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'Between the Ivory Tower and the Prison' symposium to examine mass incarceration
Emory Report | Sept. 25, 2017
"Between the Ivory Tower and the Prison: Recent Public Scholarship on Mass Incarceration," a showcase of scholars producing work on crime and punishment in the United States, will be Thursday, Sept. 28, and Friday, Sept. 29, on campus.
Daniel LaChance, assistant professor of history, who is organizing the event series, describes the scholarship as “creative, unconventional and aimed at broad audiences.”
On Thursday, Sept. 28, speakers will be:
- Keramet Reiter, assistant professor in criminology, law and society at the University of California at Irvine, discusses her new book, “23/7: Pelican Bay Prison and the Rise of Long-Term Solitary Confinement,” at 10 a.m. in Emory's School of Medicine, Room 178P.
- Paul Kaplan, associate professor of criminal justice in the School of Public Affairs at San Diego State University, speaks on "The Art/Crime Archive," an Internet-based forum for the study of art, culture and crime that he co-founded, at 2 p.m. also in Emory's School of Medicine, Room 178P.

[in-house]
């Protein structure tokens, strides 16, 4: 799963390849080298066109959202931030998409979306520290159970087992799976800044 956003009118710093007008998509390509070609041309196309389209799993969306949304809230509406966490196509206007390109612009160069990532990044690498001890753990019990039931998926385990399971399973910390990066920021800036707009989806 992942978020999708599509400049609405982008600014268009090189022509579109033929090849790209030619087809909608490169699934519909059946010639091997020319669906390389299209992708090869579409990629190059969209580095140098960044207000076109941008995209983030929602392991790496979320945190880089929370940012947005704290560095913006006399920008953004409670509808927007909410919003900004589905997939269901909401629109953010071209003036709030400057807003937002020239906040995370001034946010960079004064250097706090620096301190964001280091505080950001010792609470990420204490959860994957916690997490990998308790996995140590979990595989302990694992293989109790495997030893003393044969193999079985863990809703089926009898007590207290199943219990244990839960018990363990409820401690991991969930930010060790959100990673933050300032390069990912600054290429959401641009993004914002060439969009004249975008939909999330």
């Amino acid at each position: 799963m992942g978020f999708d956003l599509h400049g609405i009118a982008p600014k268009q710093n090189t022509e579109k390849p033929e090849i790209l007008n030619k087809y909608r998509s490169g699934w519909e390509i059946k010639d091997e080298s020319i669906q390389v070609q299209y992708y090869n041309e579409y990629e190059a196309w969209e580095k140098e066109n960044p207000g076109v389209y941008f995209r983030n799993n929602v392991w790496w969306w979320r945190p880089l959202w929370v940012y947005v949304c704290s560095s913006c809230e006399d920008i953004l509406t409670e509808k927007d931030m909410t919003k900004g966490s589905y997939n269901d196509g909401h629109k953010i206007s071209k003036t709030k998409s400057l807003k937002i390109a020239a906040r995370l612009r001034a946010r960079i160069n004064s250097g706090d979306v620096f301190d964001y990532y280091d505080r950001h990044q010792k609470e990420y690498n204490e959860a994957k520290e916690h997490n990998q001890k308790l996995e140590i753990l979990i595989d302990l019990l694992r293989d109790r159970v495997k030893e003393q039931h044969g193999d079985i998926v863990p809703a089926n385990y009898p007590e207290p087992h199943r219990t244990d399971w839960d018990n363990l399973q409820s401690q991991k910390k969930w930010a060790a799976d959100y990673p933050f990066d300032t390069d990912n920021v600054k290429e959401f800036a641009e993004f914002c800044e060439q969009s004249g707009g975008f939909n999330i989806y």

- Brett Story, writer and independent non-fiction filmmaker, will speak and answer questions about her documentary, “The Prison in Twelve Landscapes,” following a screening of the film at 5 p.m. in the Candler School of Theology’s Rita Anne Rollins Building, Room 252.
On Friday, Sept. 29, all three scholars will participate in a panel discussion aimed at graduate students in the humanities and social sciences. The topic will be "Preparing for a Career as a Public Intellectual."
"Between the Ivory Tower and the Prison” is sponsored by the Laney Graduate School's New Thinkers/New Leaders Fund, the Hightower Fund, the James Weldon Johnson Institute for the Study of Race and Difference, and the Department of History.